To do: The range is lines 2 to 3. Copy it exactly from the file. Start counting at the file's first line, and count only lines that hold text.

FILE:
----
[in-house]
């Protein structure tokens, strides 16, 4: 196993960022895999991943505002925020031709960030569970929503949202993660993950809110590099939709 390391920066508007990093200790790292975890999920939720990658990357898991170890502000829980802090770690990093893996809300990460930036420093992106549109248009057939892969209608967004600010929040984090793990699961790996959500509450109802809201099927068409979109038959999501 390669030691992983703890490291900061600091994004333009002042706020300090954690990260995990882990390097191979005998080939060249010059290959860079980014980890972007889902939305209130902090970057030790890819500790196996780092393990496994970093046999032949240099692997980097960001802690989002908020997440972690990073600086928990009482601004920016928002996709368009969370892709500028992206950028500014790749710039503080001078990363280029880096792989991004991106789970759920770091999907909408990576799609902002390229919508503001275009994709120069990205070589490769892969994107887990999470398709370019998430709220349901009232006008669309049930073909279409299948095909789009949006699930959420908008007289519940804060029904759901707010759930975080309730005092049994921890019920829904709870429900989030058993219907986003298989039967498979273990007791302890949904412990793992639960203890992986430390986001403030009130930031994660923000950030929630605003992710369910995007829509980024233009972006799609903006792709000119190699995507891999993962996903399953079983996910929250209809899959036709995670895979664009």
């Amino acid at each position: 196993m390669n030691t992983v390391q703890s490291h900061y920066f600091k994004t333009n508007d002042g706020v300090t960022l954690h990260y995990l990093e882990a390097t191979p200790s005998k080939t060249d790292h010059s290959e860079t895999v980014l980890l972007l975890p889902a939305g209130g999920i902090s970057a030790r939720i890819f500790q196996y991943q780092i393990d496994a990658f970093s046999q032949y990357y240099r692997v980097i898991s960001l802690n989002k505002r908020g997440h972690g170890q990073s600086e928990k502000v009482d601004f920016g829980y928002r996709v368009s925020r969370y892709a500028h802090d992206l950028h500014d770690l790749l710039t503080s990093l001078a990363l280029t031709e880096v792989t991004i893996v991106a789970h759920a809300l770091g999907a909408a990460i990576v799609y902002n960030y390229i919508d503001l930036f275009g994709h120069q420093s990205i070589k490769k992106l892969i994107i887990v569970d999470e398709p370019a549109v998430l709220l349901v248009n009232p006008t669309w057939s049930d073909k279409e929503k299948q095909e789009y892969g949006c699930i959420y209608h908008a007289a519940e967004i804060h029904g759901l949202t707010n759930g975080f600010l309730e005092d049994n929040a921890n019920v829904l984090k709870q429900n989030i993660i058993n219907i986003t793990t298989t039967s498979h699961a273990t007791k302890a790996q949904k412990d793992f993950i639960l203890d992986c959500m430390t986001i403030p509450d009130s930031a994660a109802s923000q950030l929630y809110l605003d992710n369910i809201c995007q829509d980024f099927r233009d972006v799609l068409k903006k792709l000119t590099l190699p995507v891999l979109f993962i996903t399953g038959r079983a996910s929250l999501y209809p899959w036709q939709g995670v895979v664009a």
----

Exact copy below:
């Protein structure tokens, strides 16, 4: 196993960022895999991943505002925020031709960030569970929503949202993660993950809110590099939709 390391920066508007990093200790790292975890999920939720990658990357898991170890502000829980802090770690990093893996809300990460930036420093992106549109248009057939892969209608967004600010929040984090793990699961790996959500509450109802809201099927068409979109038959999501 390669030691992983703890490291900061600091994004333009002042706020300090954690990260995990882990390097191979005998080939060249010059290959860079980014980890972007889902939305209130902090970057030790890819500790196996780092393990496994970093046999032949240099692997980097960001802690989002908020997440972690990073600086928990009482601004920016928002996709368009969370892709500028992206950028500014790749710039503080001078990363280029880096792989991004991106789970759920770091999907909408990576799609902002390229919508503001275009994709120069990205070589490769892969994107887990999470398709370019998430709220349901009232006008669309049930073909279409299948095909789009949006699930959420908008007289519940804060029904759901707010759930975080309730005092049994921890019920829904709870429900989030058993219907986003298989039967498979273990007791302890949904412990793992639960203890992986430390986001403030009130930031994660923000950030929630605003992710369910995007829509980024233009972006799609903006792709000119190699995507891999993962996903399953079983996910929250209809899959036709995670895979664009």
């Amino acid at each position: 196993m390669n030691t992983v390391q703890s490291h900061y920066f600091k994004t333009n508007d002042g706020v300090t960022l954690h990260y995990l990093e882990a390097t191979p200790s005998k080939t060249d790292h010059s290959e860079t895999v980014l980890l972007l975890p889902a939305g209130g999920i902090s970057a030790r939720i890819f500790q196996y991943q780092i393990d496994a990658f970093s046999q032949y990357y240099r692997v980097i898991s960001l802690n989002k505002r908020g997440h972690g170890q990073s600086e928990k502000v009482d601004f920016g829980y928002r996709v368009s925020r969370y892709a500028h802090d992206l950028h500014d770690l790749l710039t503080s990093l001078a990363l280029t031709e880096v792989t991004i893996v991106a789970h759920a809300l770091g999907a909408a990460i990576v799609y902002n960030y390229i919508d503001l930036f275009g994709h120069q420093s990205i070589k490769k992106l892969i994107i887990v569970d999470e398709p370019a549109v998430l709220l349901v248009n009232p006008t669309w057939s049930d073909k279409e929503k299948q095909e789009y892969g949006c699930i959420y209608h908008a007289a519940e967004i804060h029904g759901l949202t707010n759930g975080f600010l309730e005092d049994n929040a921890n019920v829904l984090k709870q429900n989030i993660i058993n219907i986003t793990t298989t039967s498979h699961a273990t007791k302890a790996q949904k412990d793992f993950i639960l203890d992986c959500m430390t986001i403030p509450d009130s930031a994660a109802s923000q950030l929630y809110l605003d992710n369910i809201c995007q829509d980024f099927r233009d972006v799609l068409k903006k792709l000119t590099l190699p995507v891999l979109f993962i996903t399953g038959r079983a996910s929250l999501y209809p899959w036709q939709g995670v895979v664009a």